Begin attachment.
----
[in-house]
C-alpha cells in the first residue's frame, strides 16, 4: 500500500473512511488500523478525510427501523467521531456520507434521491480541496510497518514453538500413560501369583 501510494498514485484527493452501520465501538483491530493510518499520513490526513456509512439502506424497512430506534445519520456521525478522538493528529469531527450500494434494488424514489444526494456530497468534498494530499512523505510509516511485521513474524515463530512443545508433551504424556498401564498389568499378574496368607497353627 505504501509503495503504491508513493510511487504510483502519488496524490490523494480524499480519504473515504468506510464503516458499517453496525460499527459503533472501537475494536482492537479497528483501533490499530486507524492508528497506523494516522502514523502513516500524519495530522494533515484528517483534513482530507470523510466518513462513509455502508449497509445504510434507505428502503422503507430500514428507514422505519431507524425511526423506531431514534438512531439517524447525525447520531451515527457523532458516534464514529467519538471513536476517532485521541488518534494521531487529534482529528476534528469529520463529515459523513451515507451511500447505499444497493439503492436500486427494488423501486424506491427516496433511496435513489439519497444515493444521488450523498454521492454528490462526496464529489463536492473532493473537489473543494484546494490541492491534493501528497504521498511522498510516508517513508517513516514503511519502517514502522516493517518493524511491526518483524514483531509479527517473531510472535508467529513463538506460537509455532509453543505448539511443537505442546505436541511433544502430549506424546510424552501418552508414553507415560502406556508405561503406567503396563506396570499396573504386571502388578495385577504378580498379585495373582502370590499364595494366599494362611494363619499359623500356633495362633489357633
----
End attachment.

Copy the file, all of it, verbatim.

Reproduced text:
[in-house]
C-alpha cells in the first residue's frame, strides 16, 4: 500500500473512511488500523478525510427501523467521531456520507434521491480541496510497518514453538500413560501369583 501510494498514485484527493452501520465501538483491530493510518499520513490526513456509512439502506424497512430506534445519520456521525478522538493528529469531527450500494434494488424514489444526494456530497468534498494530499512523505510509516511485521513474524515463530512443545508433551504424556498401564498389568499378574496368607497353627 505504501509503495503504491508513493510511487504510483502519488496524490490523494480524499480519504473515504468506510464503516458499517453496525460499527459503533472501537475494536482492537479497528483501533490499530486507524492508528497506523494516522502514523502513516500524519495530522494533515484528517483534513482530507470523510466518513462513509455502508449497509445504510434507505428502503422503507430500514428507514422505519431507524425511526423506531431514534438512531439517524447525525447520531451515527457523532458516534464514529467519538471513536476517532485521541488518534494521531487529534482529528476534528469529520463529515459523513451515507451511500447505499444497493439503492436500486427494488423501486424506491427516496433511496435513489439519497444515493444521488450523498454521492454528490462526496464529489463536492473532493473537489473543494484546494490541492491534493501528497504521498511522498510516508517513508517513516514503511519502517514502522516493517518493524511491526518483524514483531509479527517473531510472535508467529513463538506460537509455532509453543505448539511443537505442546505436541511433544502430549506424546510424552501418552508414553507415560502406556508405561503406567503396563506396570499396573504386571502388578495385577504378580498379585495373582502370590499364595494366599494362611494363619499359623500356633495362633489357633